The questionnaire is an invitation to all members of the association to voice their opinions and preferences regarding how the community association has evolved and continues to grow. Your association wants to garner a response from the members of the community as this will help the current and future Board in determining short and long term goals and action plans.
Assure the member that his/her individual response will be kept strictly confidential. No name need be required on the questionnaire. Input should generally be used collectively to report community needs and preferences. A summary of the results should be tabulated and distributed to all the members.
In preparation, try to limit the length of the questionnaire so the time spent on it will not overwhelm the average homeowner. Questions should be easy to understand and may often have appropriate responses included so that the person who is responding will only need to “circle” an answer. (For example, a response to a question by selecting 1-5, with 5 being most favorable.)
Leave an area for individual member input, ie, the all important: “Is there additional information you would like your association to be aware of?”
If the association is interested in tabulating the results into specific demographics, include questions related to gender, age, number of years in the association, etc.
Always highlight the important due date for the questionnaire. This helps create a sense of urgency. Where possible, include a postage paid envelope or obtain a USPO Return Reply permit for facilitating maximum return of the questionnaire.
The following are ideas for questionnaires, though not all questions should be addressed in a single questionnaire.
Solicit opinions on what impressions the members have of their community. For instance, ask what they like best or least about living in the community association, such as its reputation, proximity to services, being an age restricted community, amenities such as golf course, recreation center, walking trails, etc.
Members who use the amenities in the association are the best people to ask about important safety issues that may exist in the association. How frequently and what kind of traffic violations do they observe (e.g., ignoring stop signs, excessive speeding)? What safety measures need to be implemented on association property (signage, repairs, ADA compliance, lighting)? If the association is an age-restricted community, safety is a high concern for these members.
APPEARANCE AND LANDSCAPING
Since a major portion of the association funds are spent on common area appearance, this area of the questionnaire is probably where the association needs to obtain the most useful information. It is advisable to segregate this section into categories, so that the information can be tabulated appropriately. Some suggestions include: landscaping in public areas, neighbor’s landscaping,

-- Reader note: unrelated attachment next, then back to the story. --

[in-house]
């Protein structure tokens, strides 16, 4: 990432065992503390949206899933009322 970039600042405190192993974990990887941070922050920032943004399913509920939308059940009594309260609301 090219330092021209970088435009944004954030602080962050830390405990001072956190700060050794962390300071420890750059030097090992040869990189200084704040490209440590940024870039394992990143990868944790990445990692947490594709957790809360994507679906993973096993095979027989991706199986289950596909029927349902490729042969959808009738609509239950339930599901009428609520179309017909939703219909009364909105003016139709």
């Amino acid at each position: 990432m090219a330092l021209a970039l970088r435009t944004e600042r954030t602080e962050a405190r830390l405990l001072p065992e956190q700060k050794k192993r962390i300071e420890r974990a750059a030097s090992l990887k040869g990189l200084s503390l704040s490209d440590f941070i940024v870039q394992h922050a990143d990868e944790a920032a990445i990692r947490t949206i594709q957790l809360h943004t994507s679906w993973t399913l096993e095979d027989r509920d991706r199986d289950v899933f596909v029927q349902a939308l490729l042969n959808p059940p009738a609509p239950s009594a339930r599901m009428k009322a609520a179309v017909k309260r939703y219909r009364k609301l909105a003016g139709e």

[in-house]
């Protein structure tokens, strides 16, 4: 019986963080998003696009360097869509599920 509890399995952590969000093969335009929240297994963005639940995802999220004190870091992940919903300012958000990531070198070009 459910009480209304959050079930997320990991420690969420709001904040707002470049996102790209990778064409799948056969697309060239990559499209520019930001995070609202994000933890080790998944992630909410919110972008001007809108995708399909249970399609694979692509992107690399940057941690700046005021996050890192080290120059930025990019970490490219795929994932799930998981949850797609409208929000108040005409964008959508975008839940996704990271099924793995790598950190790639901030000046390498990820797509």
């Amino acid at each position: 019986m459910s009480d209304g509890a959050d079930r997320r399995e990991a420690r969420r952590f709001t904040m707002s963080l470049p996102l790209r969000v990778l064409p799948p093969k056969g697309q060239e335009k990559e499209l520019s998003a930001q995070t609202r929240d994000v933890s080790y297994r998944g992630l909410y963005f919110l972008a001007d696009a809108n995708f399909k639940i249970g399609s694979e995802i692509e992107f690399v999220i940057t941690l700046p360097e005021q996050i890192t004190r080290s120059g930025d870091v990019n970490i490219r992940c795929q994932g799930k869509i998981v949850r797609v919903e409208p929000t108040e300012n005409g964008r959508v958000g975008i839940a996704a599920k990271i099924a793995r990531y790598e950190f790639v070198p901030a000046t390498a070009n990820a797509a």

community sidewalks, entry gate, community roads, community street lighting, community traffic signs, water drainage system, block walls, and fencing.
ARCHITECTURAL REVIEW PROCESS
Have you gone through the approval process as a member of the association for building, adding structures, or changing landscaping with the Architectural Review Committee (ARC)? Do you think the architectural review process is necessary? Do you think the architectural review is effective? Members always have ideas for changes to the Design Guidelines and this would be a great place to seek that input.
In order to create a better sense of community, seek out responses about how involved the members are in community meetings and events. Have you attended any Annual Meeting? Have you ever served on a committee? Have you ever voiced a concern to the Board? If yes, how did you voice your concern? Was the Board responsive to your need? Would you like to serve on a committee? Are you a regular reader of the newsletter? Are you satisfied with the newsletter? What changes would you like to see made to the newsletter? Are there any activities you would like to see the community association sponsor? What activities do you participate in? Do you use e-mail?
While not always necessary, it can be important to have a certain feel for the background of the respondents. In which area of the association do you reside? Are you a full-time or part-time resident of the community? How many months per year do you reside in your home? How long have you been a homeowner in your association? Other information: gender, age, educational background, retired, occupation, marital status.
Thinking about the future, how should your association evolve over the next 5–10 years? This is a relevant point as associations age and trends change in how the members see their relationship with their association.
Association questionnaires are an important communication tool for the board of directors and the management company. Has this type of survey ever been completed in the past? Once the information has been tabulated, the board should distribute the results to the members and create an action plan to deal with the priority issues. After all, information becomes knowledge!
Debra A. Warren, CMCA, CCAM, PCAM
Senior Vice President